I usually just ignore the trolls that you mentioned, as their sniping seems to be more a matter of scripted rants than anything personal. At any rate it's not worth taking personally.

Catana said...

I always find your views interesting and refreshing, even when (sometimes) I don't agree with them. I hope the new community meets your expectations. I'm afraid I've yet to find one that is actually a community rather than a collection of individuals carping at each other about who is more authentically on the spectrum, or moaning about their "suffering."

Your blog is one of the few I look forward to reading. I hope you won't abandon it altogether.

Riel^Amorpha said...

I also enjoy reading your commentary on things even when I don't always agree, and I would miss it if you stopped posting on the Hub altogether. I get tired of the Punch and Judy exchanges too, and it's really bothering me how many people who are supposed to be "on my side" are acting like abject jerks, and how irrational some "defenders of science" are being.

I definitely don't see you as an enemy of science. I too see "proper" science performed without ethics as a questionable thing, and I don't think it is or should be immune from sociological analysis. I've loved science for a long time, and studied it (though my department was more physical, not social or biological science) up until I had to drop out of university. For me, part of my love of science is wanting to see it be used for the right ends, for things that will really improve lives or enhance our understanding of the universe. I don't think a thing is above reproach from the start just by virtue of being scientific.

I think what people forget is that science doesn't operate in a vacuum. You don't walk into a laboratory and enter some world which is suddenly totally objective. Science can never be divorced from the social context it's taking place in. Even correctly performed science can yield the wrong results if you don't account for every single factor that's involved in a real-world situation (like Lord Kelvin's famous miscalculation of the age of the earth-- his mathematics were perfect, except he didn't account for the effects of radioactivity, since its existence wasn't known at the time).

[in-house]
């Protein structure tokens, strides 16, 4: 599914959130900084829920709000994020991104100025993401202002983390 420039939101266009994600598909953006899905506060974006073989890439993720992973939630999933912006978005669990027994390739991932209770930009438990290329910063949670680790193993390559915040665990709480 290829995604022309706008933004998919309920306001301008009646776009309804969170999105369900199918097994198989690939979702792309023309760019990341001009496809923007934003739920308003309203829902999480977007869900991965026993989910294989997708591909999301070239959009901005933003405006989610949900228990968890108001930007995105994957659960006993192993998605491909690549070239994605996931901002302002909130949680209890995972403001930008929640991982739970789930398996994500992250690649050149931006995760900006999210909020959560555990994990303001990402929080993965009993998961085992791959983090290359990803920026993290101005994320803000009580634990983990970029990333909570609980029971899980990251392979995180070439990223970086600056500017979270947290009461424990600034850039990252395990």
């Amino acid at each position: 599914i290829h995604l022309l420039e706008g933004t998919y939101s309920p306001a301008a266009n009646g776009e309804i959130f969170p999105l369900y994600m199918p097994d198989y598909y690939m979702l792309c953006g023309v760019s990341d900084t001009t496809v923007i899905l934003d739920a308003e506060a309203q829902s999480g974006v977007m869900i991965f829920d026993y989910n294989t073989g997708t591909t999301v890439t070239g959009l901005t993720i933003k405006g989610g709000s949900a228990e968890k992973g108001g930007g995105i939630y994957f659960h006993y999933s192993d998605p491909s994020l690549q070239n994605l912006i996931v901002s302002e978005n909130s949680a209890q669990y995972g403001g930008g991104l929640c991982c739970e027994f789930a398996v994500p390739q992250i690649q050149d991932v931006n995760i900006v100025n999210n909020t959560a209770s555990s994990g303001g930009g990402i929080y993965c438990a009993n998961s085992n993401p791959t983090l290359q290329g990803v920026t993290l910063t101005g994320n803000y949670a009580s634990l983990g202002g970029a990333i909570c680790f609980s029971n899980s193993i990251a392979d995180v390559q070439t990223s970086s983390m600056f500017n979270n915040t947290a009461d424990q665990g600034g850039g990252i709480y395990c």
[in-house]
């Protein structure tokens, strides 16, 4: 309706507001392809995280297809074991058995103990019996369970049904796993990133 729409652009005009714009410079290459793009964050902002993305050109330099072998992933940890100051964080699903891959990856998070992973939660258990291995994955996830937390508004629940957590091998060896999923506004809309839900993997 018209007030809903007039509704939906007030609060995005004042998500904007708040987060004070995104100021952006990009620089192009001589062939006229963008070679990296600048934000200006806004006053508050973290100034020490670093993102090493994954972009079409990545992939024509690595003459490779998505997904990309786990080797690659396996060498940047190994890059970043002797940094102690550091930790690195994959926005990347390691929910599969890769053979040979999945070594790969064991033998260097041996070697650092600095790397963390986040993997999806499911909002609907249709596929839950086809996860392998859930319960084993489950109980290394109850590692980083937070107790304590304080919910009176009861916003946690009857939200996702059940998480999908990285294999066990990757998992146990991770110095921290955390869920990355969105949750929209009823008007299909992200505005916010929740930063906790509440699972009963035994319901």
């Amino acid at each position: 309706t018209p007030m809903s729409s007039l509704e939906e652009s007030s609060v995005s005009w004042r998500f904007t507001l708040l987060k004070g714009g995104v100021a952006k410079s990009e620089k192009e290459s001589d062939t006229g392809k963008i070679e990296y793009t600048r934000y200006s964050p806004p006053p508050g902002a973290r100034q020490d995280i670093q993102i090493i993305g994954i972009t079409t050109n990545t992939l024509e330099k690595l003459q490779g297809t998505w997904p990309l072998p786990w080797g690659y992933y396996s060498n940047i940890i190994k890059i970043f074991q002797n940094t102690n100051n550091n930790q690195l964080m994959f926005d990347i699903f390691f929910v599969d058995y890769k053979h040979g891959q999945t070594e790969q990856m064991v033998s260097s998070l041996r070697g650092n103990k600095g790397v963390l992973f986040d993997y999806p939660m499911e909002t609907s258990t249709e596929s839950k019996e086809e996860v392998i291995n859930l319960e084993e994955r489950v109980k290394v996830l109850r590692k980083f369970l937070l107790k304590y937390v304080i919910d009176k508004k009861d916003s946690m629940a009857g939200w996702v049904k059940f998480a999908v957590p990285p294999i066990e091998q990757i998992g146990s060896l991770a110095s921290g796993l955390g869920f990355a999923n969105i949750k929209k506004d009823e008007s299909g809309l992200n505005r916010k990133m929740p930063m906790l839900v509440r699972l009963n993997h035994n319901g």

It's like the 19th-century scientists who concluded that women "must" be less intelligent than men because it was a known fact that women's skulls tended to be smaller. The problem was that they were assuming, as a foregone conclusion, that larger brains made you smarter. I see a lot of science being done that way in the autism research field-- people starting out by assuming that an unproven idea (like that autistics have less empathy) is a fact, and basing all their experiments and conclusions on a principle that they should actually be questioning. A lot of people talk about what a good thing skepticism is up until the moment someone else turns their skepticism on that person's favorite theories (or the ones they find most useful in pigeonholing or brushing off people). Then, it's suddenly no longer reasonable skepticism, but fanaticism or nitpicking or a personal attack, and people will often try to attack you by questioning your motives (which is also a logical fallacy-- I forget the name of it, I'm not good at remembering the names of specific fallacies, I just tend to notice "wow, that argument really isn't quite right").

Anyway, I would miss your posts if you left, but I also wouldn't blame you for leaving.